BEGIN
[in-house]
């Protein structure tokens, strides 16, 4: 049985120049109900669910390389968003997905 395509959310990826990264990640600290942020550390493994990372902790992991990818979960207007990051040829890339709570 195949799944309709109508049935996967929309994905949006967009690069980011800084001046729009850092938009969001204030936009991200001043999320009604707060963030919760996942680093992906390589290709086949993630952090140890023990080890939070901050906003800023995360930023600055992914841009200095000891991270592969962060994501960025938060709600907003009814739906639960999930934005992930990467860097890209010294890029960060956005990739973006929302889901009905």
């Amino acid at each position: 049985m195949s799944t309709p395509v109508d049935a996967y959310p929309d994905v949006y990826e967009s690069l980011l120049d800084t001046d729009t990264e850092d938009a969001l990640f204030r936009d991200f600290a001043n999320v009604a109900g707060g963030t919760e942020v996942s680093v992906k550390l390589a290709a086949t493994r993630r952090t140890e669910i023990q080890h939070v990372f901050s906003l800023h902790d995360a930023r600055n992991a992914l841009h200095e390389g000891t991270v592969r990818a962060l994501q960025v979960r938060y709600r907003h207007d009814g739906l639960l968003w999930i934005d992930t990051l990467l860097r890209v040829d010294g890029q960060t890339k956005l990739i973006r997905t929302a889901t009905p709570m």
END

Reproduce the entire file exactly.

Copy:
[in-house]
């Protein structure tokens, strides 16, 4: 049985120049109900669910390389968003997905 395509959310990826990264990640600290942020550390493994990372902790992991990818979960207007990051040829890339709570 195949799944309709109508049935996967929309994905949006967009690069980011800084001046729009850092938009969001204030936009991200001043999320009604707060963030919760996942680093992906390589290709086949993630952090140890023990080890939070901050906003800023995360930023600055992914841009200095000891991270592969962060994501960025938060709600907003009814739906639960999930934005992930990467860097890209010294890029960060956005990739973006929302889901009905």
């Amino acid at each position: 049985m195949s799944t309709p395509v109508d049935a996967y959310p929309d994905v949006y990826e967009s690069l980011l120049d800084t001046d729009t990264e850092d938009a969001l990640f204030r936009d991200f600290a001043n999320v009604a109900g707060g963030t919760e942020v996942s680093v992906k550390l390589a290709a086949t493994r993630r952090t140890e669910i023990q080890h939070v990372f901050s906003l800023h902790d995360a930023r600055n992991a992914l841009h200095e390389g000891t991270v592969r990818a962060l994501q960025v979960r938060y709600r907003h207007d009814g739906l639960l968003w999930i934005d992930t990051l990467l860097r890209v040829d010294g890029q960060t890339k956005l990739i973006r997905t929302a889901t009905p709570m």